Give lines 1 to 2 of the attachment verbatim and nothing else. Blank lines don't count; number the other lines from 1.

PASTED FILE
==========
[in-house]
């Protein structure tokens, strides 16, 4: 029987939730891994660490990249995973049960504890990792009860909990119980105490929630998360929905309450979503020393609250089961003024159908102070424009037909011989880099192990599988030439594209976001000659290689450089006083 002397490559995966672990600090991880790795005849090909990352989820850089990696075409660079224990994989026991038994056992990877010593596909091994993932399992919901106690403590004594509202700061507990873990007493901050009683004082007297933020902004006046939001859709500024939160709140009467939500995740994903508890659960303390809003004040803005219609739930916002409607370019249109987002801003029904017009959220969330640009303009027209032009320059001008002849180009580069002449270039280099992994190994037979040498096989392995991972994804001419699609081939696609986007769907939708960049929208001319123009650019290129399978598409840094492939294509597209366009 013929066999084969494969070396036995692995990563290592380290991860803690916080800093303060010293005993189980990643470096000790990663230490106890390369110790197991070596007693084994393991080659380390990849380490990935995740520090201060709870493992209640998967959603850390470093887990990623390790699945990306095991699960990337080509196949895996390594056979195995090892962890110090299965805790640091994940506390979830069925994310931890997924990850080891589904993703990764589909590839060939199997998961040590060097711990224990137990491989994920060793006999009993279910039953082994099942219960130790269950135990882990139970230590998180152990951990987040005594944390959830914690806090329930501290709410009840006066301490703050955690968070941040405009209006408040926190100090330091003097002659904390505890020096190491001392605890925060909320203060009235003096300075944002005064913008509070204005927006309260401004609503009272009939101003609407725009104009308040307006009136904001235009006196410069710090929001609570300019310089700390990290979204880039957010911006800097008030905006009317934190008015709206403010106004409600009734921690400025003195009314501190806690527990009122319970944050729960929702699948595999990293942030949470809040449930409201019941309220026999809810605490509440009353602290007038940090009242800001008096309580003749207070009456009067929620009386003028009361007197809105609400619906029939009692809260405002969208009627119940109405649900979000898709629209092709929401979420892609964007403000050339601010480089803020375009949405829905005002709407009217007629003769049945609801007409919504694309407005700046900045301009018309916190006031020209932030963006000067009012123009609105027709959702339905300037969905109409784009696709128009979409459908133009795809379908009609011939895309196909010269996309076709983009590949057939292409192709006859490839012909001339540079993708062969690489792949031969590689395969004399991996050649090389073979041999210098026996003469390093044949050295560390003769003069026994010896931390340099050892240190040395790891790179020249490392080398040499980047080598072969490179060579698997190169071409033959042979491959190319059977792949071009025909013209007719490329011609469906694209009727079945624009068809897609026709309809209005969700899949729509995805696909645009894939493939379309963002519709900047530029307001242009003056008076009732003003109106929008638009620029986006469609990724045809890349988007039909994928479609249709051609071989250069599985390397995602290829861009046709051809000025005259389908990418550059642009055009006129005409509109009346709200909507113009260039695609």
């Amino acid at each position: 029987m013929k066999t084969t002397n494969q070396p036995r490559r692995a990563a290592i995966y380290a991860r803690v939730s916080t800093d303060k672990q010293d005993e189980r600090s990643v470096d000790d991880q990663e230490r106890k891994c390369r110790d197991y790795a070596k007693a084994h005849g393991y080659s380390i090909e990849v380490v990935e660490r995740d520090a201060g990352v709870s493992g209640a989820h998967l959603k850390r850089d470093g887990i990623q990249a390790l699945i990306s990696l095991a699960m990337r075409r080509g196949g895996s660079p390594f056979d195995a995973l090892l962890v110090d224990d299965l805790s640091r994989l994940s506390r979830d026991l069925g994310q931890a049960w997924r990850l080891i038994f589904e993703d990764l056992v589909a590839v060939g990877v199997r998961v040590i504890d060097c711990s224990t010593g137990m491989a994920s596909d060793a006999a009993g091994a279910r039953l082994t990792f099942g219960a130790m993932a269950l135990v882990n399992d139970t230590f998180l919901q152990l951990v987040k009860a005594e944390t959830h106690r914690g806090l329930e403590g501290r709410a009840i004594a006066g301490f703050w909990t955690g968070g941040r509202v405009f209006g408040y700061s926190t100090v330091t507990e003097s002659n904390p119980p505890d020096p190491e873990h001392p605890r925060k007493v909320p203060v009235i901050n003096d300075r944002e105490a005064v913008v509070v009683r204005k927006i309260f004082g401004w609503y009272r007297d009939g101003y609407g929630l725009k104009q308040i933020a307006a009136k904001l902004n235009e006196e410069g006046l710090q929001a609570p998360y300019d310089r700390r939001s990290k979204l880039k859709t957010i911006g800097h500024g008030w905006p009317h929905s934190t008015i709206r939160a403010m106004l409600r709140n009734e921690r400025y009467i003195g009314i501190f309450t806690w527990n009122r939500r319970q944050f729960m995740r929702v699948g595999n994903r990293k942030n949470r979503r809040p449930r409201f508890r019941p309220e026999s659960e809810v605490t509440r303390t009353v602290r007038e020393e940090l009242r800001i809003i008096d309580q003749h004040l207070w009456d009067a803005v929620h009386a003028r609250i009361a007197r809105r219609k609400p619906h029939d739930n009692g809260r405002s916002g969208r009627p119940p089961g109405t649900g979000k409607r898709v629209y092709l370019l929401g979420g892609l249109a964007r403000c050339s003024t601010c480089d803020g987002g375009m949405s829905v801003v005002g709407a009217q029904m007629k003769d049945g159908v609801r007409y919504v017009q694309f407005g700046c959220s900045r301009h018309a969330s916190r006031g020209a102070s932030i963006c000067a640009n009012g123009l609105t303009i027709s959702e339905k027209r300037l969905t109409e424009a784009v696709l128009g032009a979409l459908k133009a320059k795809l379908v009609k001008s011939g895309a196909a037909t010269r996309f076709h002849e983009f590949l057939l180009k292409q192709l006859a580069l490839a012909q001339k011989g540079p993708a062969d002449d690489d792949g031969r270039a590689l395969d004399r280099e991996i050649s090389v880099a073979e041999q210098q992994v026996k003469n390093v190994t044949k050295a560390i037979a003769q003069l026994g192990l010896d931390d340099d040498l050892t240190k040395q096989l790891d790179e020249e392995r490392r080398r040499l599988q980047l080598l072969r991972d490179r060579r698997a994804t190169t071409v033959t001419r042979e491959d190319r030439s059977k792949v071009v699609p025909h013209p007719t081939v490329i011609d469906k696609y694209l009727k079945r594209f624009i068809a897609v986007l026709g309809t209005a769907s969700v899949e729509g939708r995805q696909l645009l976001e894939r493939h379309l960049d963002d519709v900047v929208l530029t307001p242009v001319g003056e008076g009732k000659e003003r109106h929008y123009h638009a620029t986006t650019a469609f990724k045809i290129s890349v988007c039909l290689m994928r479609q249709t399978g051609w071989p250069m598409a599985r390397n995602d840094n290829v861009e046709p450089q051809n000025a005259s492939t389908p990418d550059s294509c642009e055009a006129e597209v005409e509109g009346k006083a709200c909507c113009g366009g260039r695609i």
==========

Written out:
[in-house]
């Protein structure tokens, strides 16, 4: 029987939730891994660490990249995973049960504890990792009860909990119980105490929630998360929905309450979503020393609250089961003024159908102070424009037909011989880099192990599988030439594209976001000659290689450089006083 002397490559995966672990600090991880790795005849090909990352989820850089990696075409660079224990994989026991038994056992990877010593596909091994993932399992919901106690403590004594509202700061507990873990007493901050009683004082007297933020902004006046939001859709500024939160709140009467939500995740994903508890659960303390809003004040803005219609739930916002409607370019249109987002801003029904017009959220969330640009303009027209032009320059001008002849180009580069002449270039280099992994190994037979040498096989392995991972994804001419699609081939696609986007769907939708960049929208001319123009650019290129399978598409840094492939294509597209366009 013929066999084969494969070396036995692995990563290592380290991860803690916080800093303060010293005993189980990643470096000790990663230490106890390369110790197991070596007693084994393991080659380390990849380490990935995740520090201060709870493992209640998967959603850390470093887990990623390790699945990306095991699960990337080509196949895996390594056979195995090892962890110090299965805790640091994940506390979830069925994310931890997924990850080891589904993703990764589909590839060939199997998961040590060097711990224990137990491989994920060793006999009993279910039953082994099942219960130790269950135990882990139970230590998180152990951990987040005594944390959830914690806090329930501290709410009840006066301490703050955690968070941040405009209006408040926190100090330091003097002659904390505890020096190491001392605890925060909320203060009235003096300075944002005064913008509070204005927006309260401004609503009272009939101003609407725009104009308040307006009136904001235009006196410069710090929001609570300019310089700390990290979204880039957010911006800097008030905006009317934190008015709206403010106004409600009734921690400025003195009314501190806690527990009122319970944050729960929702699948595999990293942030949470809040449930409201019941309220026999809810605490509440009353602290007038940090009242800001008096309580003749207070009456009067929620009386003028009361007197809105609400619906029939009692809260405002969208009627119940109405649900979000898709629209092709929401979420892609964007403000050339601010480089803020375009949405829905005002709407009217007629003769049945609801007409919504694309407005700046900045301009018309916190006031020209932030963006000067009012123009609105027709959702339905300037969905109409784009696709128009979409459908133009795809379908009609011939895309196909010269996309076709983009590949057939292409192709006859490839012909001339540079993708062969690489792949031969590689395969004399991996050649090389073979041999210098026996003469390093044949050295560390003769003069026994010896931390340099050892240190040395790891790179020249490392080398040499980047080598072969490179060579698997190169071409033959042979491959190319059977792949071009025909013209007719490329011609469906694209009727079945624009068809897609026709309809209005969700899949729509995805696909645009894939493939379309963002519709900047530029307001242009003056008076009732003003109106929008638009620029986006469609990724045809890349988007039909994928479609249709051609071989250069599985390397995602290829861009046709051809000025005259389908990418550059642009055009006129005409509109009346709200909507113009260039695609």